It is increasingly common for someone to regain a heartbeat after a cardiac arrest. During the time that the person is without a heartbeat, and so without circulation, the brain is deprived of oxygen.

Why are there long-term consequences to temporary deprivation of oxygen?

I understand that the short-term effect of loss of oxygen to the brain is to make it impossible for the cell to maintain the gradients of ions needed to initiate action potentials. As long as the cells don't die, or not too many die, why is there often long-term neurologic damage after a heart attack.

My question differs to the question of what happens during a stroke. During a stroke the deprivation is longer and more focussed.


2 Answers 2


A stroke results in impaired blood flow. A lack of blood supply to the brain results in prolonged cortical hypoxia, cells die. Neuronal cells have a relatively high background metabolism, for example because of their reliance on ion pumping that costs energy. A lack of oxygen can kill a cell and therefore deplete the brain of thousands and thousands of neurons after a serious stroke. Depletion of certain areas of the brain of cells will reduce the output to other areas, and decrease the input to that area. Moreover, epileptic foci may appear, resulting in epileptic discharges in the brain, referred to as post-stroke seizures.

Upon recovery, gross rearrangements may occur in the brain, alongside gross changes in cellular activities throughout the affected areas, due to the brain's plasticity.

Having said that, if the oxygen depletion is short, I don't see any reason why there should be gross changes in neuronal behavior after recovery.


Question: Why are there long-term consequences to temporary deprivation of oxygen?

Not all cases of temporary deprivation of oxygen have long-term consequences. It depends on how long the O2 deprivation period is. If it’s just no more than a few minutes, like when you hold your breath, it’s ok. But if it’s longer than that, irreversible damage may occur:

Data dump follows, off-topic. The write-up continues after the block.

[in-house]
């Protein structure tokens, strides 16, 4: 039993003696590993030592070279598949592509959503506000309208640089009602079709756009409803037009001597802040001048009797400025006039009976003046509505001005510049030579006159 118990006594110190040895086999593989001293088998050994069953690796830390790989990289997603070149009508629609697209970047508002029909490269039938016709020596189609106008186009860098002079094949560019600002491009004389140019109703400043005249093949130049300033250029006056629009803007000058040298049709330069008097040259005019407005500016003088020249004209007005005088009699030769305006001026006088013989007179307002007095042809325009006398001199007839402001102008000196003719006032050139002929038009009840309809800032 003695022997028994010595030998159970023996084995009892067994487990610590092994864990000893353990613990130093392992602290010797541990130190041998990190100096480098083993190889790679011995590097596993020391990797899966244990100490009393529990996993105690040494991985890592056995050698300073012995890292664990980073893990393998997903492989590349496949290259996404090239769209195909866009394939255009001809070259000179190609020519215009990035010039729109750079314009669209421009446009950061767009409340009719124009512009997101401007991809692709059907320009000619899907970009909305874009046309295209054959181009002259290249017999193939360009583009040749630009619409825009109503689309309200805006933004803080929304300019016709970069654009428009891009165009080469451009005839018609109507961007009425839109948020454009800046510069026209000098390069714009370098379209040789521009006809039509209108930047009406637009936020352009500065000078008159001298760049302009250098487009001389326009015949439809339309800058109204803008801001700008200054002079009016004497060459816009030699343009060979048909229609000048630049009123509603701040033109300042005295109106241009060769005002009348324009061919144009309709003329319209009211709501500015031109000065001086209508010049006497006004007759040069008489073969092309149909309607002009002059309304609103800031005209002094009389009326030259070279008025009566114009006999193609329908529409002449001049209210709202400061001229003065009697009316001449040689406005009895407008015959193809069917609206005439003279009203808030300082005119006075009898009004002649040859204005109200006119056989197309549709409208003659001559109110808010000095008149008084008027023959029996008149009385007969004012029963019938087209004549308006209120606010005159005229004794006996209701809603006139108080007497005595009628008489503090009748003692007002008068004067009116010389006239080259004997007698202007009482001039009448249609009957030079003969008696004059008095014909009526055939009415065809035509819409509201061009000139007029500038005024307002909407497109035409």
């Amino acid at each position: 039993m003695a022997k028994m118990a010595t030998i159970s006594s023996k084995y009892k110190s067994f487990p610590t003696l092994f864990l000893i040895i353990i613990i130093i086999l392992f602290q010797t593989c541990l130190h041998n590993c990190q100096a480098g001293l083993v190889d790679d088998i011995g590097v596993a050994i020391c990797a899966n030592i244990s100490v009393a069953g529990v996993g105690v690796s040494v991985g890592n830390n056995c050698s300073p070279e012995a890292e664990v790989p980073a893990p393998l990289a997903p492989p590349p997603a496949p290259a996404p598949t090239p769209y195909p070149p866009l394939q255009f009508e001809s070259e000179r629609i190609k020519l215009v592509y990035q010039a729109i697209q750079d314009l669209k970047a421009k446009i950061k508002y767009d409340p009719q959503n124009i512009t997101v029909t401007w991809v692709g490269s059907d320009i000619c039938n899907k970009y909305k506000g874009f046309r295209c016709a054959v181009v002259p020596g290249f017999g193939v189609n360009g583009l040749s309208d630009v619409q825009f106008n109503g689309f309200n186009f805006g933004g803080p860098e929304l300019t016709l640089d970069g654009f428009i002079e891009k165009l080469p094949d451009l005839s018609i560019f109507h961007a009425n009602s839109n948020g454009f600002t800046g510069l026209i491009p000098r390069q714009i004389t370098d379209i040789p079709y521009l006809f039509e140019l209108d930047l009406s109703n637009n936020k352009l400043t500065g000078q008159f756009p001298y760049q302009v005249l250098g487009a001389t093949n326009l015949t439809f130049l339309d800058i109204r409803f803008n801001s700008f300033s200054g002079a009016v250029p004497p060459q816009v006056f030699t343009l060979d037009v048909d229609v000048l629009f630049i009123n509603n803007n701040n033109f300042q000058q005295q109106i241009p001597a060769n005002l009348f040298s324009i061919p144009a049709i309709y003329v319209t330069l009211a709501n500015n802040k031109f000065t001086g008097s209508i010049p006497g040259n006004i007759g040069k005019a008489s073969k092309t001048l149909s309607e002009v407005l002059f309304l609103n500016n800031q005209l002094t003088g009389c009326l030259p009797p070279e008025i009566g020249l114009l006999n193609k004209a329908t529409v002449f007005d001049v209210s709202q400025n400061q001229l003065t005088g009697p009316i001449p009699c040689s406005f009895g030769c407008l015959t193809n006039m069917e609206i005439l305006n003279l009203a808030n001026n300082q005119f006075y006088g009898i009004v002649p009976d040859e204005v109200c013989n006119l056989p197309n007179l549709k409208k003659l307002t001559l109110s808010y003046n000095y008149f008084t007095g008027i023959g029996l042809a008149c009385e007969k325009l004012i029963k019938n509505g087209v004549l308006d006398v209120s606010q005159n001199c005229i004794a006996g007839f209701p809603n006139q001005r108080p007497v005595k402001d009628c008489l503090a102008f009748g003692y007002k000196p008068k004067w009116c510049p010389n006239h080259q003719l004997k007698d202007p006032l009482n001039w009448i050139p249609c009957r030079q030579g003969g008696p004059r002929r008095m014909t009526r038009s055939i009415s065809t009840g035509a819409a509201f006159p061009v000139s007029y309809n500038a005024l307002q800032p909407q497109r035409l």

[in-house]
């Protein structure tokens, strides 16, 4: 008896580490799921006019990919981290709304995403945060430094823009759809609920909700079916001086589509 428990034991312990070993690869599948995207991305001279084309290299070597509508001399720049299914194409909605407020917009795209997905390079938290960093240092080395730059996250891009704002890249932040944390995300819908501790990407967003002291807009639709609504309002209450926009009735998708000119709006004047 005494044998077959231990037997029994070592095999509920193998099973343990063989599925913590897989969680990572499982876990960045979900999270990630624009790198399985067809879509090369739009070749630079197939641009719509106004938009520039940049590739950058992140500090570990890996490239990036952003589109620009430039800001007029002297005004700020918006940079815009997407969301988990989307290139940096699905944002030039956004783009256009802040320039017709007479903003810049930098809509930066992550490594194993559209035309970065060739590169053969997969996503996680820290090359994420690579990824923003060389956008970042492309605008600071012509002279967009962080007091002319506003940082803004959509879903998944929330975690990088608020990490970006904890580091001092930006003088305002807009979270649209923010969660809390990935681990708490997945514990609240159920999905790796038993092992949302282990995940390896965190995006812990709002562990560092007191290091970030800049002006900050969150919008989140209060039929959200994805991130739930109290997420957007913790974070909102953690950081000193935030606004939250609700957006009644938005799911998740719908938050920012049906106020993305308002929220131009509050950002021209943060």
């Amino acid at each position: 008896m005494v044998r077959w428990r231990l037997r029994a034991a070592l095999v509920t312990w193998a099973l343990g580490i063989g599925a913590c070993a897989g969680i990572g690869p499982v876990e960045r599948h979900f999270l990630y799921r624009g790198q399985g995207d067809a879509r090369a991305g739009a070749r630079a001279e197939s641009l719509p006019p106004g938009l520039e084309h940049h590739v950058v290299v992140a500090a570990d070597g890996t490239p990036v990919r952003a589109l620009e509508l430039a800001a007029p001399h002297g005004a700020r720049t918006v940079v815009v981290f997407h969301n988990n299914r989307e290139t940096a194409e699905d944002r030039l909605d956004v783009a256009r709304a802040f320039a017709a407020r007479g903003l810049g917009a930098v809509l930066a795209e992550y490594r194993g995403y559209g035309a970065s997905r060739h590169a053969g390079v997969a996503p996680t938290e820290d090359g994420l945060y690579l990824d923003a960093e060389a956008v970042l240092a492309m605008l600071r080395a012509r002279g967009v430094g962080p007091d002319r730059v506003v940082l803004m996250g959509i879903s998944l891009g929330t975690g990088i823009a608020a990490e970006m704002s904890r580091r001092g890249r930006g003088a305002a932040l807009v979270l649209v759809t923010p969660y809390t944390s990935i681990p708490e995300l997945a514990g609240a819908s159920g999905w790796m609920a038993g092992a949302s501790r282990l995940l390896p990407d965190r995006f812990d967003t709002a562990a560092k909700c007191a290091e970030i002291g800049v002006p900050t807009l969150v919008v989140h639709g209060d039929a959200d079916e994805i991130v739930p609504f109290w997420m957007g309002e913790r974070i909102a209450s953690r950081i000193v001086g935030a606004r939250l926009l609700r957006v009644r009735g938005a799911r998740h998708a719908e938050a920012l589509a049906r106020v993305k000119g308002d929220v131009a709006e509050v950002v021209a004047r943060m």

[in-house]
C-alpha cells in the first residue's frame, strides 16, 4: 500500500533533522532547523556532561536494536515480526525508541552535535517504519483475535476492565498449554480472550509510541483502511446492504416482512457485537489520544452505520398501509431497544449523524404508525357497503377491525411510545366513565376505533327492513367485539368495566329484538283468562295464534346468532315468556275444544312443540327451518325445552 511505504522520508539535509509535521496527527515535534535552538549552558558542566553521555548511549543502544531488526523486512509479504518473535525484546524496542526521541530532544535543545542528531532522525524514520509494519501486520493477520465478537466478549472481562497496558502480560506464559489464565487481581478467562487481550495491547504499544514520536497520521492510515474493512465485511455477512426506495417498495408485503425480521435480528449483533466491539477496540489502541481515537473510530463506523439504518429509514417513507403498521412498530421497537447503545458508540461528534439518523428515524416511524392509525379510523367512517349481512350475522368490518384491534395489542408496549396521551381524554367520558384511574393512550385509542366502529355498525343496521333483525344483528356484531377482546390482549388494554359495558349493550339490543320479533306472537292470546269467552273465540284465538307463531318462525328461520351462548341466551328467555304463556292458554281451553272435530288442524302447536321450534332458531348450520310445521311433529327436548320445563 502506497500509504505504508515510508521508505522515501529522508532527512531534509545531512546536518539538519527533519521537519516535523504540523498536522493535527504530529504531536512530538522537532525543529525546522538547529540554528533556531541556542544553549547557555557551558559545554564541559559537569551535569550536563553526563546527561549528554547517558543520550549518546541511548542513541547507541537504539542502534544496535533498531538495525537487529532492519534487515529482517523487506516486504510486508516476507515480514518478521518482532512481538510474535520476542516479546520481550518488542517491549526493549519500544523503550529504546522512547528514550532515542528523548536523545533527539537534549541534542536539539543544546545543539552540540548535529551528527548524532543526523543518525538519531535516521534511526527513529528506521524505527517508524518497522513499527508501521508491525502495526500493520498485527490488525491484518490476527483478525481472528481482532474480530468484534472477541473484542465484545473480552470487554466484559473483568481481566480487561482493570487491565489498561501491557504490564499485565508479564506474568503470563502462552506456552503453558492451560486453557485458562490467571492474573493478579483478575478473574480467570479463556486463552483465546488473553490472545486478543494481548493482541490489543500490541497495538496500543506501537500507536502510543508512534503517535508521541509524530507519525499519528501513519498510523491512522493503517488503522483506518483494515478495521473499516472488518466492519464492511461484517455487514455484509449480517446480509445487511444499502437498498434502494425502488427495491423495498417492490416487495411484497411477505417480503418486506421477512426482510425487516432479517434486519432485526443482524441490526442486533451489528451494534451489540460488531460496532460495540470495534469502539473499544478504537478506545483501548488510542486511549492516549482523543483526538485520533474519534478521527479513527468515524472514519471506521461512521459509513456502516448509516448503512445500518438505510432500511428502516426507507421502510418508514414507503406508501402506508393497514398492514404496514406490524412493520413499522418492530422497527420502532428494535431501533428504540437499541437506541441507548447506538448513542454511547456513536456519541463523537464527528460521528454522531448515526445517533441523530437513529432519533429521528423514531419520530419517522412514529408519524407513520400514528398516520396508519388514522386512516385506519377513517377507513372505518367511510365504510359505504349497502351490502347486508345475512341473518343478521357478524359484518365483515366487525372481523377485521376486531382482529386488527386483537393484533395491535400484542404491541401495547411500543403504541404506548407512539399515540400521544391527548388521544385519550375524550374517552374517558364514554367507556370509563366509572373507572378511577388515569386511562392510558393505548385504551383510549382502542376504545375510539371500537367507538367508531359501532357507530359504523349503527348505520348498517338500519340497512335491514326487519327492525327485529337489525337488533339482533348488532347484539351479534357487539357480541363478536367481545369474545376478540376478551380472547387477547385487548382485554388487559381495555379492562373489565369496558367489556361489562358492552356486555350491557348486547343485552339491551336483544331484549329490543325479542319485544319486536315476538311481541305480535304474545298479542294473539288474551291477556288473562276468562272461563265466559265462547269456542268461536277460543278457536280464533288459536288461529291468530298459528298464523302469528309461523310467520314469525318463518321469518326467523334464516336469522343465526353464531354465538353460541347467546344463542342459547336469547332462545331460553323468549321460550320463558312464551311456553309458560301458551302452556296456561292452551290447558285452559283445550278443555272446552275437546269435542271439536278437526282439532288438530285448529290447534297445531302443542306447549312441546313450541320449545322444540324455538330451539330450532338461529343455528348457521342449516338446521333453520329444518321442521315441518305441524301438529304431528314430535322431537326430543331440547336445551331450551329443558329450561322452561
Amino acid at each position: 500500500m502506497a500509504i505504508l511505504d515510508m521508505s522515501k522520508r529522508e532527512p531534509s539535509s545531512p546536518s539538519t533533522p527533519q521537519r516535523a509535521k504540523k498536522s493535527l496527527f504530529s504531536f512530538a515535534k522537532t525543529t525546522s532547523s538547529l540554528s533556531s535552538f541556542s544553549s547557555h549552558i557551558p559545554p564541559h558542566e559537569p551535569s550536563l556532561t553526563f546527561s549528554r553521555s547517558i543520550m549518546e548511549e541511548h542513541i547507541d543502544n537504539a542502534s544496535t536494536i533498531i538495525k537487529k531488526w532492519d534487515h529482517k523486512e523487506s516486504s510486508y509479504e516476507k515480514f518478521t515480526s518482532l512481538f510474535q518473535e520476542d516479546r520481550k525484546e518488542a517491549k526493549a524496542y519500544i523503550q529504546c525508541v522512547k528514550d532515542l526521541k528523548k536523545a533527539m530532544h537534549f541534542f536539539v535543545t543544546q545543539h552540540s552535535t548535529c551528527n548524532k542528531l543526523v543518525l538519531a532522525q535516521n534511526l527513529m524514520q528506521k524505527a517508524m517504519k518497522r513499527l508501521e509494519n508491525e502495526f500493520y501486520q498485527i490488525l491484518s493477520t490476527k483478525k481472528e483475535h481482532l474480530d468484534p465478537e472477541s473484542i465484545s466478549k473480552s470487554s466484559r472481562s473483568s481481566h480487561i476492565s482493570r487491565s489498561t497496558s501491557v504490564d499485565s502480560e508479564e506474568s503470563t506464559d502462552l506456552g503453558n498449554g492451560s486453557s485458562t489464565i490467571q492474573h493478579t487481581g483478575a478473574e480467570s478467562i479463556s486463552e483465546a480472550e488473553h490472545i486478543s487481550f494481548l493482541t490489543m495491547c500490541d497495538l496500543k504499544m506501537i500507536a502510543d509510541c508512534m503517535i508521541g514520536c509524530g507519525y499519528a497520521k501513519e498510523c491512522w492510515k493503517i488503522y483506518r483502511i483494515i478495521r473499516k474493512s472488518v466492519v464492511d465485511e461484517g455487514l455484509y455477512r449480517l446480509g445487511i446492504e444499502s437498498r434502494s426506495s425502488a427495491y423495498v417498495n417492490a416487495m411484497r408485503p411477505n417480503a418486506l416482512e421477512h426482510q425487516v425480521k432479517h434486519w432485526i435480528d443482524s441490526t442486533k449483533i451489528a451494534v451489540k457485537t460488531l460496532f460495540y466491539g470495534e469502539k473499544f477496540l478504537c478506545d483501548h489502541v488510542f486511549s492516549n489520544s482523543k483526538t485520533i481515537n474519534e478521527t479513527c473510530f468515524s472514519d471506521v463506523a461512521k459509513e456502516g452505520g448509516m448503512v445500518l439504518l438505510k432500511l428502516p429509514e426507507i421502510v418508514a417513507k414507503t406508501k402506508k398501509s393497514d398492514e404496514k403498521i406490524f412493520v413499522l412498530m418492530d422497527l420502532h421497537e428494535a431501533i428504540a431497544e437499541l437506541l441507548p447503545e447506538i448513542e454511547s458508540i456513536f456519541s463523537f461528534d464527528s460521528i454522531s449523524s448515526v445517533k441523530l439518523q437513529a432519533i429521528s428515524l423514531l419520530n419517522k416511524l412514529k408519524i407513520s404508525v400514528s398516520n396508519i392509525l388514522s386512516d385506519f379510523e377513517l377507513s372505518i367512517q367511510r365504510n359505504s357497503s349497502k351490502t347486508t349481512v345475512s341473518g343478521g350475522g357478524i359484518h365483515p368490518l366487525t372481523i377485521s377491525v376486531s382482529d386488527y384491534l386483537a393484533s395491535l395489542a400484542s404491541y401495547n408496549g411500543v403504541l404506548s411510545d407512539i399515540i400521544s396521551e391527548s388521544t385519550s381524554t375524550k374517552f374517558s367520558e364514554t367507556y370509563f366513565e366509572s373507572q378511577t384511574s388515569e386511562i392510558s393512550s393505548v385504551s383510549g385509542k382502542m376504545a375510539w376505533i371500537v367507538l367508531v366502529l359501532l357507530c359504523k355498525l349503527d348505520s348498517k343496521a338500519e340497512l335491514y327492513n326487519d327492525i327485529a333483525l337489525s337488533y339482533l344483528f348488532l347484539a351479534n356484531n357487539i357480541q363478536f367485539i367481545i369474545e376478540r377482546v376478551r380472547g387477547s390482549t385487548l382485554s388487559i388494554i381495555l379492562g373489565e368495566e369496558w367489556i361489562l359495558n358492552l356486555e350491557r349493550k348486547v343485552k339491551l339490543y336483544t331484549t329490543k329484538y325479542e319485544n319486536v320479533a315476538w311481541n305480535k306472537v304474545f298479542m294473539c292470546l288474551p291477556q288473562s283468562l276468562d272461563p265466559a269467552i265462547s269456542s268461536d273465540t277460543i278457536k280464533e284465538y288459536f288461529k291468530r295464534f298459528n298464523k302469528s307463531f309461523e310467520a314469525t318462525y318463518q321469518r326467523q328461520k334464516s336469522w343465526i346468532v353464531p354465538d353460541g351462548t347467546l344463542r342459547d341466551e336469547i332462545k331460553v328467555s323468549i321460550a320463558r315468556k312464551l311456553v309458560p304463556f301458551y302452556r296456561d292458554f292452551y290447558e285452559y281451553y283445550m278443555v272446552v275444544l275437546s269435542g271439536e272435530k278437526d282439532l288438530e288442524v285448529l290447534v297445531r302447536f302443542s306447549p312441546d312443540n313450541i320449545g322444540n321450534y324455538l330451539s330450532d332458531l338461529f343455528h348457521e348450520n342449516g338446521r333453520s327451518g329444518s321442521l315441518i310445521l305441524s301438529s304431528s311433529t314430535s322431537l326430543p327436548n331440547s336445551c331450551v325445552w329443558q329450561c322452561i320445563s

“Approximately 20% of the oxygen consumed by the human body is used by the brain. The greater part of this oxygen is used to produce the ATP required to maintain the membrane potentials necessary for electrical signaling with synaptic and action potentials Harris et al., 2012. In many vertebrates, including adult humans, interruption of the oxygen supply to the brain for more than a few minutes leads to irreversible neurological damage, including neuronal death.Larson J, et al

A lot of people who suffered cardiac arrests but had fast and effective CPRs and regained circulations and oxygenation in time recovered completely with no long-term consequences. Sadly, there are a lot of people, too, who were not revived in time and suffered long-term consequences (which can vary from mild to severe) or even brain death. It all depends on the duration of hypoxemia.

Edit: For the question of “How does oxygen deprivation affect neural activity?

There is a recent comprehensive review here: This review aims at summarizing the molecular and cellular mechanisms underlying hypoxia and hyperoxia in brain and cerebral tissue.


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